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Reader I

Does Adaptive Exam Devalue the CISSP?

Hi Everyone, 

 

This may have been covered a few months ago when the news was first announced, but I just recently learned the CISSP exam became adaptive. Colleagues asked me about my exam experience. That was three years ago when the exam was up to 6 hours long and 250 questions. So I showed them the web site to go over the domains, exam info, etc. 

 

I was very surprised to see the exam (English language) is now 100-150 questions. While the material is still demanding, I think the CISSP had a strong reputation as the premier information security certification because it was so rigorous with 250 questions. It was a long, tough exam. And people respected (sometimes grudgingly) those who passed. 

 

At 100-150 questions, does this devalue the CISSP? The Security+ is 90 questions. People used to believe the CISSP was several notches above Security+. Now people might think the CISSP is just one notch above or lump them together.  

 

I'm not trying to take anything away from those who passed the adaptive exam. I'm concerned about the long term implications this has on the value of the CISSP certification in the eyes of IT security professionals.  

 

Thanks,

 

Greg

 

 

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39 Replies
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Viewer

Re: Does Adaptive Exam Devalue the CISSP?

Greg,

 

I would invite you to read up on the CAT (Computer Adaptive Testing) . Basically the CAT in most cases is able to determine within 95% statistical confidence that you would be a pass or fail even if you had 250 questions. I do not believe that more candidates are passing as a result of the CAT. I personally know quite a few people who have failed the CAT.

 

 

Jason

 

https://www.isc2.org/Certifications/CISSP/CISSP-CAT

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Viewer III

Re: Does Adaptive Exam Devalue the CISSP?

I would suggest that if the fail rates go down, that indicates 1. the CAT algorithms are not doing a good job, or 2. the test is effectively easier thereby reducing (IMHO) the value to those who have passed.  I can tell you from several different types and levels of tests (CISSP, CCSP, GSEC, PMP, BlackBelt, etc) CISSP used to be a good challenge, hope it stays that way. 

 

Just my $.02

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Newcomer III

Re: Does Adaptive Exam Devalue the CISSP?

We should all bear in mind that quality is always a better yardstick than quantity. 

 

Were the exam to be a straight set of questions there might be stronger reason for doubt, but the adaptive nature of this framework is there specifically to address the quality question and to maintain the current high standard of the qualification. 

 

Nothing worthwhile is ever easy, remember that, when comparing with other qualifications. Also remember the qualification is not just about passing the exam but also about having the (appropriately recognised) experience to support the knowledge. Knowledge supported by experience for me is always the best form of assessment.  Remember the human race moves forward through learning from its failures as much as from its successes.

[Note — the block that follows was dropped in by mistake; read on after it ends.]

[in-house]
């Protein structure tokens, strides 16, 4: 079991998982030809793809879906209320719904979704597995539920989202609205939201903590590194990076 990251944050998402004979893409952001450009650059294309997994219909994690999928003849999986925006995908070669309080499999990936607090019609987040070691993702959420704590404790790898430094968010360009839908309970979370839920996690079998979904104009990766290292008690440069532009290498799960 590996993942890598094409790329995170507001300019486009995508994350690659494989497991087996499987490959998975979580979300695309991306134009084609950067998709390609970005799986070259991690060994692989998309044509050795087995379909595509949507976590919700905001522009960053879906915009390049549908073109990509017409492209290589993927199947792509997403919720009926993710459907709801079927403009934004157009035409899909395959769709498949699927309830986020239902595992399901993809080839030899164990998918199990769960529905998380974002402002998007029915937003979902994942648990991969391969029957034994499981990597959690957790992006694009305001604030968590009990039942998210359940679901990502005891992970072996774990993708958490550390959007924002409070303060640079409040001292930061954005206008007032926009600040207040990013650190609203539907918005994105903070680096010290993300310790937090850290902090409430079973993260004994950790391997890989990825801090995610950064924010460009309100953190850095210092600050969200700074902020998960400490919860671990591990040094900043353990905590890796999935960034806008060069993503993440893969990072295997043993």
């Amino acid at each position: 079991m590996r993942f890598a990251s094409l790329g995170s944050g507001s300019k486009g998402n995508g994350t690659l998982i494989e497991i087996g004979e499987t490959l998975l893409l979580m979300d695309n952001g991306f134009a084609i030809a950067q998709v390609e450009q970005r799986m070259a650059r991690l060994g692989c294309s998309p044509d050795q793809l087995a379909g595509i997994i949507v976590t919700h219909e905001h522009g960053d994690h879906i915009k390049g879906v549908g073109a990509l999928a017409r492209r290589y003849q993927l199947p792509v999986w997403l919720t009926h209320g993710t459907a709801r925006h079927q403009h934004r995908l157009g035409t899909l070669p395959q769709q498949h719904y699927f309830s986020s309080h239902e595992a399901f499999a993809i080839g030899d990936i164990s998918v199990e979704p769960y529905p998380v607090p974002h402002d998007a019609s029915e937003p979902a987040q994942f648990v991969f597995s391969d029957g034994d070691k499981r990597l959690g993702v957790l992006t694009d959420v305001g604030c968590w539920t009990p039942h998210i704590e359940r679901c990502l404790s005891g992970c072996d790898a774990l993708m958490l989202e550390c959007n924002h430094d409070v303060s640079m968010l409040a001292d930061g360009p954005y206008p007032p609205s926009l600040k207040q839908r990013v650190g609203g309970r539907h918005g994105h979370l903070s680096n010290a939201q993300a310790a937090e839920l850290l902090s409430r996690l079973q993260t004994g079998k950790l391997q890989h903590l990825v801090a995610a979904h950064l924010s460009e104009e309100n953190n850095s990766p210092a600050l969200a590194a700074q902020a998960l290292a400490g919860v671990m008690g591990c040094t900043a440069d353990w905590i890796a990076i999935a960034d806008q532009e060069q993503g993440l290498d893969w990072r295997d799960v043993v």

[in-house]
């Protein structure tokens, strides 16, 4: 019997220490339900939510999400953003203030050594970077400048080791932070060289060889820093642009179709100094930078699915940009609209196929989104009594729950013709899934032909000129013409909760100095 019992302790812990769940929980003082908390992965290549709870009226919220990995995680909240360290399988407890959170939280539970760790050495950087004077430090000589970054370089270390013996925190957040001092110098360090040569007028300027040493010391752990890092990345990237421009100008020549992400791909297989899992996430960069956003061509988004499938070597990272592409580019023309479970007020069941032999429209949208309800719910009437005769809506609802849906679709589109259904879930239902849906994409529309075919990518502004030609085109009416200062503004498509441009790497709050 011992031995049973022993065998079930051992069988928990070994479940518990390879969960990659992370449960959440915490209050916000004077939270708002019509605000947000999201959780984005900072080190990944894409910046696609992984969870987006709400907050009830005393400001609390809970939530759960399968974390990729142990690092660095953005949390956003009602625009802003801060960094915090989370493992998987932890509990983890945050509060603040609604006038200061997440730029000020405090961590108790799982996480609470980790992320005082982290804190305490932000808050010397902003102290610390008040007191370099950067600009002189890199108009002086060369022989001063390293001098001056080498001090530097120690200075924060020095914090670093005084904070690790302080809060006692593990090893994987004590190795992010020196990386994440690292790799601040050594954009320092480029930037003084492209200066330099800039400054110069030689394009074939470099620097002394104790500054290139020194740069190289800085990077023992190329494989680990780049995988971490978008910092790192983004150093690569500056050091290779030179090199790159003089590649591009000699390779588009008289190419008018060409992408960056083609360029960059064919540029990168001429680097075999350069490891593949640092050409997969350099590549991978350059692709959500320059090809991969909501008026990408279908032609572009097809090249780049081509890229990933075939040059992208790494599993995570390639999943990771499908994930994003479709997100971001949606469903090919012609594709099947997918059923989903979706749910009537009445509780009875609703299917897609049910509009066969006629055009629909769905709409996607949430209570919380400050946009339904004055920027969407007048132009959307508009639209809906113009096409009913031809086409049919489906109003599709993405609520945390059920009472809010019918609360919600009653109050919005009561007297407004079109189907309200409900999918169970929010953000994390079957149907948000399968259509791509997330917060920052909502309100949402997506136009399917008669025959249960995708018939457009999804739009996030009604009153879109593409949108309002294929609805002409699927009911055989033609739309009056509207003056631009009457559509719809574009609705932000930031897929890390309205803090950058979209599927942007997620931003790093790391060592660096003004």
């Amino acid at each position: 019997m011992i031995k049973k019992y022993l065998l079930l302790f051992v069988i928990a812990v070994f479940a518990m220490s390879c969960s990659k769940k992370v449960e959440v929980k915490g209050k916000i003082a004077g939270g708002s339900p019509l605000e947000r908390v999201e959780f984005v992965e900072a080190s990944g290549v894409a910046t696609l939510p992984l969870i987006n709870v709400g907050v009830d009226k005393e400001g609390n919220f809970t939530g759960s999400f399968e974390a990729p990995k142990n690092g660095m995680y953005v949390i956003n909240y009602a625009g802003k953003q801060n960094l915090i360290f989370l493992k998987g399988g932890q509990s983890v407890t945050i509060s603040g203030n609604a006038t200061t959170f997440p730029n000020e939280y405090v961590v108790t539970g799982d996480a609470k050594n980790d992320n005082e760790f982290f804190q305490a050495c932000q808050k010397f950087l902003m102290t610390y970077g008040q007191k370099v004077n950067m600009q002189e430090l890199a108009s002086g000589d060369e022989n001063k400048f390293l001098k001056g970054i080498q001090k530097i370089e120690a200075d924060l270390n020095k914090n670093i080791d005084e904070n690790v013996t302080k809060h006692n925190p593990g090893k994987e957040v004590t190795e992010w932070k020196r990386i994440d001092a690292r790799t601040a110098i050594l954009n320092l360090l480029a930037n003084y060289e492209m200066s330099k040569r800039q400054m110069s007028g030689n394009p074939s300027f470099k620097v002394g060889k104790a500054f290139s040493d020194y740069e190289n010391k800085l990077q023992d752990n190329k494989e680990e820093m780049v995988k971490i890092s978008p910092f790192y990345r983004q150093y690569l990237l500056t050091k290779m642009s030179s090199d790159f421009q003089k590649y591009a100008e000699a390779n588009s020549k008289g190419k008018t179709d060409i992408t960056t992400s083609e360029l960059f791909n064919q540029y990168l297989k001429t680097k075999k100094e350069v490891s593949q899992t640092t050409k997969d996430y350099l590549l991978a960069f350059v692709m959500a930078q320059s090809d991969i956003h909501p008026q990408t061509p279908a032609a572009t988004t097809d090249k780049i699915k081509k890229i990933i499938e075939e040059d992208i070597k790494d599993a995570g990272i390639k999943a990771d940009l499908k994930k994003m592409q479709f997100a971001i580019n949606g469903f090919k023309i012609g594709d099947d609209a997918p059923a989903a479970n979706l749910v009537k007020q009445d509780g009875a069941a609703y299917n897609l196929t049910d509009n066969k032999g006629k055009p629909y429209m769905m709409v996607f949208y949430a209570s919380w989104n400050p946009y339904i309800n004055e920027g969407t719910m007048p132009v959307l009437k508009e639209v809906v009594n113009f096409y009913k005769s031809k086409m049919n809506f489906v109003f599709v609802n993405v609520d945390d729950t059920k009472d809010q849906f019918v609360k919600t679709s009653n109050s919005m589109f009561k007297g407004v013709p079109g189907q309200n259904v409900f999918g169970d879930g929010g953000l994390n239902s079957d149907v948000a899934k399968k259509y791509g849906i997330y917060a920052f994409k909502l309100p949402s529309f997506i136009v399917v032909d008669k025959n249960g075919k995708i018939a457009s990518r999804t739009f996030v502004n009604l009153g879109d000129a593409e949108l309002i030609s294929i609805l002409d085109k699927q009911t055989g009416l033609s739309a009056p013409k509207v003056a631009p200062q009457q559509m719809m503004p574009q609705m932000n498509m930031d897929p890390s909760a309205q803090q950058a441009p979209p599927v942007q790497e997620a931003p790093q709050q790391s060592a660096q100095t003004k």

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Newcomer I

Re: Does Adaptive Exam Devalue the CISSP?

I am willing to bet a person, who thinks CAT makes CISSP exam easier, has never taken a CAT exam in their life.

 

I have recently taken the CISSP in CAT format. Having taken GRE when I applied for grad studies, I was familiar with the CAT concept.

 

If I had an option, I'd have taken the 6 hour linear exam where I could go over "A" number of very easy, "B" number of easy, "C" number of hard, and "D" number of very hard questions.

 

1. If you're not sure about an answer, you can skip the question... you do not have that luxury with CAT format.You have to answer the questions in the order presented and your answers are final.

 

2. More than often, in an exam with hundreds of questions, you end up inferring the answer of some previous questions just by reading the proceeding questions. Well, once you answer a question, you cannot go back in CAT format.

 

3. Going through a hard question may discourage you but all you need to do is reading the next question to gain your courage back. Well, in CAT format, if you answer a hard question correctly, you get a "harder" question. And if you get an easy question after a hard one in CAT, you know that you screwed up the previous one. 

 

4. You might be really good at time management and you can easily come up with a plan when you're taking a linear exam. Guess what, you have the same amount of time whether you're done at question 100 or need to answer 50 more in CAT format. 

 

Having said that, maybe it's a lot easier for some folks to take CAT exams... for me, linear tests are very predictable and a professional test taker can easily increase his/her chance of acing the test by preparing for the exam itself as well as the content of the exam.

 

Thanks,

JohnZ